Back on my Sister's Birthday I was improvising in her memory. Like Mom, she always supported my musical efforts; she thought I was great. Sharon seldom complained when I'd play around with feedback when my parents were out of our home. Back during the days of oDD CamP, a piece Elegy arrived while I was thinking of her. On her Birthday this month, I was happy when a melody emerged and began to take off as I held her in my heart.
The improvisation seemed to settle into A Phrygian, than the melody raised the F to a F#. What would one call this scale which contains the notes of G melodic minor but my explorations focused around the A? I posted this question to my knowledgeable Facebook friends, received an answer and encountered others approach to music. A discussion of thinking in modes or chord tones erupted. And I mean erupted, so many comments back & forth. I went back to my guitar.
If one does not know the name of a scale does it matter as long as the notes played are true?
Over the next couple days, as the piece evolved I mixed up my approach by adding randomness. Using the same sentiment but beginning with a different scale to see what was inherent in the intervallic relationships of the scale form. By increasing the variability of the information I am examining can I increase the randomness factor to a point where the process is enhanced? Will the turmoil induced by beginning again with a different scale allow me to approach, illumine, and expand my limitations? Certainly I was dancing on my edge.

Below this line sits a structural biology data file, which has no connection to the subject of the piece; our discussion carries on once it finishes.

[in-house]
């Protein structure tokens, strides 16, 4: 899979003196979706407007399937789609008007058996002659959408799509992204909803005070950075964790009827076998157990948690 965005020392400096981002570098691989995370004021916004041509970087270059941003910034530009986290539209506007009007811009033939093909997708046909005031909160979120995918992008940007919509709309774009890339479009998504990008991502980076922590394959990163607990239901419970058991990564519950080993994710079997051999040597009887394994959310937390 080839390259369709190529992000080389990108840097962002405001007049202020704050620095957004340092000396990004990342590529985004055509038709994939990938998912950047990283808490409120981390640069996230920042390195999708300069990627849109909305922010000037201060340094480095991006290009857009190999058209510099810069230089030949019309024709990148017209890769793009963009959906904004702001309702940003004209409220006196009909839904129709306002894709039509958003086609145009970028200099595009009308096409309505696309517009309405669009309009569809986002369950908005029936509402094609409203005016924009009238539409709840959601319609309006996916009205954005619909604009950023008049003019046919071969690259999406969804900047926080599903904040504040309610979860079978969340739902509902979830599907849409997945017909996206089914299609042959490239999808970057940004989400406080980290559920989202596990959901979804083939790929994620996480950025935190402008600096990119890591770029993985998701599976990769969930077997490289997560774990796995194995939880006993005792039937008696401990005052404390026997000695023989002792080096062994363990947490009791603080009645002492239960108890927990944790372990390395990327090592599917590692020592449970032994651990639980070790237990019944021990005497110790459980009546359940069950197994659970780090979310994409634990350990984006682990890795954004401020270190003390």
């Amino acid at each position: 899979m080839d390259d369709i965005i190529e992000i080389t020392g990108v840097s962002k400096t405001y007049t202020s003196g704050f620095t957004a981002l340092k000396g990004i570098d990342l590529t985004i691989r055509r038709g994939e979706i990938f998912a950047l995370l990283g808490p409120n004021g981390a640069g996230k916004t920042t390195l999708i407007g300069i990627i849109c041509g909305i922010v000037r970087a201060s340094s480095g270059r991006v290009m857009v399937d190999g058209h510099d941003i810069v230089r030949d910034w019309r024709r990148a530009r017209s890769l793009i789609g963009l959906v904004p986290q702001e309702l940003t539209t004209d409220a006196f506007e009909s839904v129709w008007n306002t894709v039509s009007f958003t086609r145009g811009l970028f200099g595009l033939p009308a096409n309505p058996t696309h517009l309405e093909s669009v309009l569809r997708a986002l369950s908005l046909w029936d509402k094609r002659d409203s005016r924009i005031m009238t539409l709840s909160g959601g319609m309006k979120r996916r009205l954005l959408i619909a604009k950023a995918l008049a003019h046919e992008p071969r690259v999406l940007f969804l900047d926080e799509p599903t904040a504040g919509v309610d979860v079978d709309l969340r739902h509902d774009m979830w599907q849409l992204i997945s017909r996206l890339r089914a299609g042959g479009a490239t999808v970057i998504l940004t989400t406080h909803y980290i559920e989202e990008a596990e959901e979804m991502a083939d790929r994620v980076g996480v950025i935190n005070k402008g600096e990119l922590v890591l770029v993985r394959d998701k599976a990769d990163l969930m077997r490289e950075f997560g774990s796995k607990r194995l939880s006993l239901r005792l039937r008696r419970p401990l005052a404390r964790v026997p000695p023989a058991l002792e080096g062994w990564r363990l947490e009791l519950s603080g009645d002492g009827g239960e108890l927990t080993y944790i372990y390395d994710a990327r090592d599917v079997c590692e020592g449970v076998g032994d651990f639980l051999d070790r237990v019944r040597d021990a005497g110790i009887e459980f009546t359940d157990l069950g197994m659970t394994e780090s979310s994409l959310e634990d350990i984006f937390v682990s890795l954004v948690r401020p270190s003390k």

By varying my approach and dwelling in the shadows the looking glass within my mind mirrored the information, played around with possibilities and surprised me. A shift arrived when I found myself playing arpeggios in three. Another shift and suddenly I found myself playing an arpeggio in 13, most of it in the low register. This sounded so beautiful. A few more days of looking at what was there, allowing the piece to percolate in my mind, and an ending has been found. I've played the piece for Joann and of course like Mom and Sharon she loved it. The working title has been Sharon's Song, but it may become Forgive Me. I hope she has.
Photo by Martin Pettitt